Friday poem: 'Double Take'
By Kate Clanchy
I imagined that you’d miss me, thought
you’d pace your hardwood floor in odd
worn socks, watch the clock sit stuck,
get late to work, type my name caps lock,
press and hold shift/break, miss buses, meals,
or sit with fork half-way, lost, for minutes,
hours, sleep badly, late, dream chases, shake,
send fingers out to pad the pillow, find
my hollow, start awake, roll over, hug a gap,
an ache, take a walk, damp dawn, of course,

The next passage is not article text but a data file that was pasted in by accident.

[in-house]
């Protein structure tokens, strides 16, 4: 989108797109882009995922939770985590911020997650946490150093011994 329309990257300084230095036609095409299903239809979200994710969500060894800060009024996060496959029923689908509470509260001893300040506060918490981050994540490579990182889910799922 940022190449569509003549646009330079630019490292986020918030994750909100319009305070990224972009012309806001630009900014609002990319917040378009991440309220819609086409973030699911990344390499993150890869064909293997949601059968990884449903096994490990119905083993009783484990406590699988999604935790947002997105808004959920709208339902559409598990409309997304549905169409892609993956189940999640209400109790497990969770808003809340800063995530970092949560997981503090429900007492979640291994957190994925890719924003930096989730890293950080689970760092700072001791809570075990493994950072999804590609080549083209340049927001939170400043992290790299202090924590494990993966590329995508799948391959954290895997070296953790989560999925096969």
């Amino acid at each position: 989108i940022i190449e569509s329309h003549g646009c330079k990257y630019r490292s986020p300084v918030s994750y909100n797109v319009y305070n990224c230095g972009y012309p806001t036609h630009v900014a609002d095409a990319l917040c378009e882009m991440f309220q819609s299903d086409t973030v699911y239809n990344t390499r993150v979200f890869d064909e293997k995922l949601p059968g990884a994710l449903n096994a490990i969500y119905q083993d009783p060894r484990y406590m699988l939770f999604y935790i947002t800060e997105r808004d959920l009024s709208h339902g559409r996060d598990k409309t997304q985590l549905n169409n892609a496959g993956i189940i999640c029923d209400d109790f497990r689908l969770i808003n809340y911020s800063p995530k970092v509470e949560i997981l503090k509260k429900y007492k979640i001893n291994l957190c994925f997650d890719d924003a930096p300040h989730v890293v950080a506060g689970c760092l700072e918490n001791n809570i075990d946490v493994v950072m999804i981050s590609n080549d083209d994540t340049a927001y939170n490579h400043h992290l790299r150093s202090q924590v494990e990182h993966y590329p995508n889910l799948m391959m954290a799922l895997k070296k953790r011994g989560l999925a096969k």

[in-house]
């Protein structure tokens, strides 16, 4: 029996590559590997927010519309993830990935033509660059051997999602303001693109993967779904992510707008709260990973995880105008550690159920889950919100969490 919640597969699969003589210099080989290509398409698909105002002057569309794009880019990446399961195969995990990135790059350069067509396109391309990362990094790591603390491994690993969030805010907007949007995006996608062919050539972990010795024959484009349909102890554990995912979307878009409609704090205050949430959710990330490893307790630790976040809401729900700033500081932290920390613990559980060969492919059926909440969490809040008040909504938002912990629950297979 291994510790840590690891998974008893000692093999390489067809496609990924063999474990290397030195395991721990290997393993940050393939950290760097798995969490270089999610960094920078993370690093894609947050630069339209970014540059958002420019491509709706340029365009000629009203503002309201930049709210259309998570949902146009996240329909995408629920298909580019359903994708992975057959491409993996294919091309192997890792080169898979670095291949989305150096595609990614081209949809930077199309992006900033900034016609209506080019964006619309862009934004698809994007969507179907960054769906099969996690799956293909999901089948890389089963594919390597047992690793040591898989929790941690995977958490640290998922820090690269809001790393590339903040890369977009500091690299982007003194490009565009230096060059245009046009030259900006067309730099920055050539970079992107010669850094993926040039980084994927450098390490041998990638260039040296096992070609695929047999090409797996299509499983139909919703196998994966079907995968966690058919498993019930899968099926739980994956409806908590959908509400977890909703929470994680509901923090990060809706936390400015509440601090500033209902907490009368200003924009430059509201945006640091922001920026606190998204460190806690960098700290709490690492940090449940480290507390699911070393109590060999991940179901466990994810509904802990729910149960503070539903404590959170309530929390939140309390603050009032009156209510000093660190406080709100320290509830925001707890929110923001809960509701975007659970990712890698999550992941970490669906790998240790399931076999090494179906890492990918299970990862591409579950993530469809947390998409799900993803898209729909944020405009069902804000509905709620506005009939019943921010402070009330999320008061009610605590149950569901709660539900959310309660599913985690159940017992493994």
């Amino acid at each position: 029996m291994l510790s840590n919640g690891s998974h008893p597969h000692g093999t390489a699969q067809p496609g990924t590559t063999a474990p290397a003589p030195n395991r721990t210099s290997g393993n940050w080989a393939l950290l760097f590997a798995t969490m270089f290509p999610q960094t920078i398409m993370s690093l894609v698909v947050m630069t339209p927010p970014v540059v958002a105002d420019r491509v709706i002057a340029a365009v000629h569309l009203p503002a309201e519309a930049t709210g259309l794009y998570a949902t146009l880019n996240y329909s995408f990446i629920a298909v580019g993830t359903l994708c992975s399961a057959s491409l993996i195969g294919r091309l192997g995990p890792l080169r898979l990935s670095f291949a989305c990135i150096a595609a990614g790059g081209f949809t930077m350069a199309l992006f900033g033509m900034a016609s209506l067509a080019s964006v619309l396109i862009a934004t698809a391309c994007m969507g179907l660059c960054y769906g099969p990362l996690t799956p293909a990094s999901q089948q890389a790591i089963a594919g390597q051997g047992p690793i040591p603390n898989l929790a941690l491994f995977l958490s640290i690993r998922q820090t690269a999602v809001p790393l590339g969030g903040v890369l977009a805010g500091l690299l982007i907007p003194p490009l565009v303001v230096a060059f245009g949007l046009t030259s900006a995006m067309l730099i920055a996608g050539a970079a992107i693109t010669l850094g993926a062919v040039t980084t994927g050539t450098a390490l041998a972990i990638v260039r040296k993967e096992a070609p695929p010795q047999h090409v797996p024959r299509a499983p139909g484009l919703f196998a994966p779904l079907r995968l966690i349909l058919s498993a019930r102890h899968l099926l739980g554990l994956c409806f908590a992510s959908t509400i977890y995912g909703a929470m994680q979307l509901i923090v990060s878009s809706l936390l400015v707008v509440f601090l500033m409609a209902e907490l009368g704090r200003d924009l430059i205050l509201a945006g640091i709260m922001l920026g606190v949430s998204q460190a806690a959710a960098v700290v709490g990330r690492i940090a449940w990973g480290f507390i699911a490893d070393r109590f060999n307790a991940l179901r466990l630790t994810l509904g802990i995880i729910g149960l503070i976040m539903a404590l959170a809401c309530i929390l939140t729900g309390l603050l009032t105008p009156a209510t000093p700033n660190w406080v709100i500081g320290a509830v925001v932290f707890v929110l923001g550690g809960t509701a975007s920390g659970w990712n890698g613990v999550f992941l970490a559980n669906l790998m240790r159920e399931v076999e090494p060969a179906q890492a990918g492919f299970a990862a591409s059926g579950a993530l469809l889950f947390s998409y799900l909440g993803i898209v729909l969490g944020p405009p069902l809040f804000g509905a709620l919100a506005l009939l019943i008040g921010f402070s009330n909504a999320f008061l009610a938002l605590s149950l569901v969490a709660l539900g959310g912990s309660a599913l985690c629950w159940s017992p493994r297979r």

wrapped in a mac with the collar up, glimpse
a slice of face, tap a stranger’s back, draw a blank;
as I have. Each time, I run to press your face
to mine, mine, shining with imagined rain.
From Kate Clanchy's Selected Poems
Kate Clanchy is a short story writer as well as an award-winning poet. Her latest collection The Not-Dead and the Saved has been longlisted for the Edge Hill Short Story Prize 2016.
‘Clanchy started her career as a poet, and her stories, not surprisingly, are as compressed as verse, without a word to spare . . . They are literary hand grenades, raising difficult questions about the world in which we live - which is exactly what we need right now.’ The Guardian
Read Kate’s story ‘Aunt Mirrie and the Child’
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